The best way to eat this delicious fruit is to eat them raw, and mix them with other berries 🙂  But, of course, it’s also fun to make a blackberry cobbler and/or blackberry ice cream!  (Go ahead…you can indulge once in awhile!)

Blackberry Cobbler – The Pioneer Woman 

Blackberry Ice Cream – Blooming on Bainbridge

Blackberry Tart – The World’s Healthiest Foods


clean eating, Disease Prevention, Health Promotion, Healthy Foods, Nutrition

Clean Eating

Yes, it’s been a while since I posted a blog 🙂  I have a lot of super ideas but I’ve had a MAJOR case of writer’s block!  Anyhow…let’s not waste any time and get right into CLEAN EATING!

According to the Clean Eating Club website, clean eating is a LIFESTYLE.  The Clean Eating Magazine recommends consuming whole foods in its most natural state or close to it.  The Clean Eating Club  suggests you AVOID processed foods (mostly white flour and sugar), trans-fat foods, colas/juices loaded with sugar; eat mini-meals; consume fresh fruits and vegetables; and eat lean cuts of meat.  Some clean foods that will BOOST your ENERGY are: oatmeal, wheat pasta, brown rice, nuts, fish, chicken, avocado, low-fat yogurt, bananas, beans, and drink green tea.  Sounds simple and tasty to me! 🙂

To read success stories, visit: CLEAN EATING magazine’s SUCCESS STORIES

Here are a few blogs I recently discovered:

Think about changing your lifestyle towards CLEAN EATING!  You’ll notice you’ll maintain a healthy weight, increase your energy levels, and your skin will glow!  Not bad!  Good luck! 🙂

Atherosclerosis, Children, Cholesterol, Disease Prevention, Health Promotion, Nutrition, Nutrition Dimension

Children and Cholesterol – Part I

Now that I’m a Certified Health Education Specialist, I have 75 credit hours to fulfill within a 5-year time frame.  I really wanted to expand my knowledge on nutrition in children.  I perused the Internet and found a Childhood & Adolescent Nutrition class through Nutrition Dimension.  One of the chapters stopped me in my tracks – Cholesterol and Children.  I was actually shocked by some of the information.  Keep this in the back of your mind -> high cholesterol, which leads to many chronic diseases, is PREVENTABLE!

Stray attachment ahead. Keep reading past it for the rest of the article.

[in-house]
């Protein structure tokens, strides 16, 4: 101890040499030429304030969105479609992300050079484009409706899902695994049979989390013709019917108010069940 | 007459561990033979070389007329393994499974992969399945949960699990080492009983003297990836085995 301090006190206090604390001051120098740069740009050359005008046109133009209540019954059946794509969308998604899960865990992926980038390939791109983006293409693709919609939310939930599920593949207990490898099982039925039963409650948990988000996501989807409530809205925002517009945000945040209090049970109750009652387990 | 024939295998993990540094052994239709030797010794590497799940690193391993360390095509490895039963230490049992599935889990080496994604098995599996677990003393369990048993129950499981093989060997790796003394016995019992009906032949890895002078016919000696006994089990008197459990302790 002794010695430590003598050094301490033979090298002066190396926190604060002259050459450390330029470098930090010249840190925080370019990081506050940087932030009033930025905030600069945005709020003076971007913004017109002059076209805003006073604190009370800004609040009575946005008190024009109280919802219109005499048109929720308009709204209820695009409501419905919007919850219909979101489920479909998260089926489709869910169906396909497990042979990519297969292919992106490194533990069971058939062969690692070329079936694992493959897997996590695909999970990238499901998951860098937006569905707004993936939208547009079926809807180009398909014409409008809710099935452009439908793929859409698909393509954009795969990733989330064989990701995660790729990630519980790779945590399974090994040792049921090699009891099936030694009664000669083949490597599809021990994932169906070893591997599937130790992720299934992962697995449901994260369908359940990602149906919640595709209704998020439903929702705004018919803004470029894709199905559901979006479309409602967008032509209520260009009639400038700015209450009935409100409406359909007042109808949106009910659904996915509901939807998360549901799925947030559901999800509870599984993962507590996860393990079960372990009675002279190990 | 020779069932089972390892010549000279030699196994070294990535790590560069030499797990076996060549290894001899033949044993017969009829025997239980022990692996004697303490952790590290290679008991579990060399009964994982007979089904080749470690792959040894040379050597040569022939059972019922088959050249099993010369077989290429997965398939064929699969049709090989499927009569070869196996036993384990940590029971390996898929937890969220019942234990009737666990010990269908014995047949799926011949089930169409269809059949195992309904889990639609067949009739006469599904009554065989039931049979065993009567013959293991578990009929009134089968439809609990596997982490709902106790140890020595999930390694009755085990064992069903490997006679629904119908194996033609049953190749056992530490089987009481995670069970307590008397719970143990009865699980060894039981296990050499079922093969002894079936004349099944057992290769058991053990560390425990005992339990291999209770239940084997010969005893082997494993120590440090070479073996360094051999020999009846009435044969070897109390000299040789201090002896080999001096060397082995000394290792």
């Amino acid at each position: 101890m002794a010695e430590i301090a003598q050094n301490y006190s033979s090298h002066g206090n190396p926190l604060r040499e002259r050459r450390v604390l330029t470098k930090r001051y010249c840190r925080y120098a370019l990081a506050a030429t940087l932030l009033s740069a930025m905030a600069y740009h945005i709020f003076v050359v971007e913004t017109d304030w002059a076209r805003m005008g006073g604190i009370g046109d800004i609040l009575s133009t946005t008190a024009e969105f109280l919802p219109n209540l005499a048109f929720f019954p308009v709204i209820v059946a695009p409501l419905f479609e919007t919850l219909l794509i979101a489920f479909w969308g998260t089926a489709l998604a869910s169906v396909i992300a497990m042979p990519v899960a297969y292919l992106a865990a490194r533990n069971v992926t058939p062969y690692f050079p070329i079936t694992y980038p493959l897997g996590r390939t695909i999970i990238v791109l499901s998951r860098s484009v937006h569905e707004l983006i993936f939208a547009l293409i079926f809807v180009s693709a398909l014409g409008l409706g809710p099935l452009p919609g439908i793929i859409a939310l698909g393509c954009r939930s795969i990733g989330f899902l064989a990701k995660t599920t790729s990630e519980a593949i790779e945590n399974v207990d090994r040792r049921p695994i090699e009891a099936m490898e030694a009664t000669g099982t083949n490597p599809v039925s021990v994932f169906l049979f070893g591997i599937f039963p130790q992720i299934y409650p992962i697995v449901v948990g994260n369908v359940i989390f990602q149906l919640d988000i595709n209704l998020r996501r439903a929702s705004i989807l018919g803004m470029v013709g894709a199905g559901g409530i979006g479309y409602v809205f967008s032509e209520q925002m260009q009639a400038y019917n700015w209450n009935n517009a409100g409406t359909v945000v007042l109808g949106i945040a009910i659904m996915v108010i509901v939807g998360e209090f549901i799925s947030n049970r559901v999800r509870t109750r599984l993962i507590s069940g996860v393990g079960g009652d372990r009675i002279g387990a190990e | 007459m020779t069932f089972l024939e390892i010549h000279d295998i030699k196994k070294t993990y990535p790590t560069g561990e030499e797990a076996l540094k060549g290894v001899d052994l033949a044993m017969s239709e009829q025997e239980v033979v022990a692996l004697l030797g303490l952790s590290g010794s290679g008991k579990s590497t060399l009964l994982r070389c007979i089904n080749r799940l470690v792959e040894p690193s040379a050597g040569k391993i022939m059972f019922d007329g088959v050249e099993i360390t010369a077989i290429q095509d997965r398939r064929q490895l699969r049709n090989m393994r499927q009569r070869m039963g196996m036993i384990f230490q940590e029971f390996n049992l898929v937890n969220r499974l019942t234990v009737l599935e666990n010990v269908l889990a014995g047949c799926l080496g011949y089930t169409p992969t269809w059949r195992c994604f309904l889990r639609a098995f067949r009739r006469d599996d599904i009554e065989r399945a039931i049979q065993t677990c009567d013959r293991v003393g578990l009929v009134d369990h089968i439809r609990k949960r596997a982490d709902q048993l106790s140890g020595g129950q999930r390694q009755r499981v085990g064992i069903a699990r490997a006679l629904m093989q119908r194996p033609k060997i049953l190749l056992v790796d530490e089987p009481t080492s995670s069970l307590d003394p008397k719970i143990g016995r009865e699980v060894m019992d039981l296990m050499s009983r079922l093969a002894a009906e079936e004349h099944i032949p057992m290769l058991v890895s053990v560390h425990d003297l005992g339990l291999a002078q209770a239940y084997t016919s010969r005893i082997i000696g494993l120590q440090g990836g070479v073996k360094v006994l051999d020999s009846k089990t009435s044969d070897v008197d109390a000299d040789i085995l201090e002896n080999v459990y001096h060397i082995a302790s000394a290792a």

• “…be concerned about what a child eats today because it can increase his risk of having cardiovascular disease in the future.”
  • “…atherosclerotic process begins in childhood and progresses slowly into adulthood.”
  • It’s much safer and far less costly to prevent blockage in the first place rather than rely on heroic medical intervention after a heart attack or stroke.  That is why as health care professionals we should encourage children and their families to avoid consuming a diet in fat especially saturated fats, trans fats and cholesterol.”
  • At birth, total cholesterol is about 70 mg/dl, of which half is HDL.”
  • The process of cholesterol deposition in major arteries begins in childhood.”

Source: Good and Bad Cholesterol


In the next post, Children and Cholesterol – Part II, I’ll concentrate on ways to lower your cholesterol.  If you have any questions, please let me know!

Body Image, Disease Prevention

Body Image

 What does the term “body image” mean? 


Source:  Women’s Health. 

National Eating Disorders Association defines it as:

  • How you see yourself when you look in the mirror or when you picture yourself in your mind“;
  • What you believe about your own appearance“;
  • How you feel about your body“;
  • How you sense and control your body as you move.  How you feel IN your body, not just ABOUT your body“. 

Source – Norman Rockwell

It not only happens in the female population – males often feel negatively about their body image, too!  And, if you think teenagers are more vulnerable, it can happen at any age!  I remember reading an article that stated girls at age 8 have negative feelings about their body. 😦  That is WAY too young!

Positive Body Image can be developed by recognizing and respecting your natural shape.  Here are a couple of great links to help you achieve positive body image  – click > Women’s Health.  and 20 Ways To Love Your BodyNegative Body Image can lead to various disorders – not limited to – Anorexia Nervosa, Bulimia Nervosa, and Binge-Eating Disorder.

For more information, please click on the following links:


What do you think attributes to negative or positive body image?